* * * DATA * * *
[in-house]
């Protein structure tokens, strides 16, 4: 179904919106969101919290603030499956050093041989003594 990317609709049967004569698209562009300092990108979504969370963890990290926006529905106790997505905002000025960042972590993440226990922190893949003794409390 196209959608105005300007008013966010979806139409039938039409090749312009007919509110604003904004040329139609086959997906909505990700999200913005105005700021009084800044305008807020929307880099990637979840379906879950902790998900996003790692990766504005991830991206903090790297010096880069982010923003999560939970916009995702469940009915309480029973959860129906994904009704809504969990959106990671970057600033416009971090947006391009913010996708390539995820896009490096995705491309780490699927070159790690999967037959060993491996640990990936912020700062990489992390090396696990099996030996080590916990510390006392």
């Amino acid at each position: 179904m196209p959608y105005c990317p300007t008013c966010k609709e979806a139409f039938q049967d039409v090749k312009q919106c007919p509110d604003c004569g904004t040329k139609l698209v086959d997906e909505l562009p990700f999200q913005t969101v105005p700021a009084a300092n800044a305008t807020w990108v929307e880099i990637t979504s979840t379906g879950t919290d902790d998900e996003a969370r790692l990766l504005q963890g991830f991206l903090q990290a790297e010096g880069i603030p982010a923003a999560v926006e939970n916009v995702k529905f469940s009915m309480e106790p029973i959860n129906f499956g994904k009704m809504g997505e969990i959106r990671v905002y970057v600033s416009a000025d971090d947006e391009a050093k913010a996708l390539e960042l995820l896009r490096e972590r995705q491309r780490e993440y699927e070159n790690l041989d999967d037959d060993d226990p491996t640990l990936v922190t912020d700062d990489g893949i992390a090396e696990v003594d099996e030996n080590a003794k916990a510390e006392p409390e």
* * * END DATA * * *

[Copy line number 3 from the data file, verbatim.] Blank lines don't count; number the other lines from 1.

């Amino acid at each position: 179904m196209p959608y105005c990317p300007t008013c966010k609709e979806a139409f039938q049967d039409v090749k312009q919106c007919p509110d604003c004569g904004t040329k139609l698209v086959d997906e909505l562009p990700f999200q913005t969101v105005p700021a009084a300092n800044a305008t807020w990108v929307e880099i990637t979504s979840t379906g879950t919290d902790d998900e996003a969370r790692l990766l504005q963890g991830f991206l903090q990290a790297e010096g880069i603030p982010a923003a999560v926006e939970n916009v995702k529905f469940s009915m309480e106790p029973i959860n129906f499956g994904k009704m809504g997505e969990i959106r990671v905002y970057v600033s416009a000025d971090d947006e391009a050093k913010a996708l390539e960042l995820l896009r490096e972590r995705q491309r780490e993440y699927e070159n790690l041989d999967d037959d060993d226990p491996t640990l990936v922190t912020d700062d990489g893949i992390a090396e696990v003594d099996e030996n080590a003794k916990a510390e006392p409390e």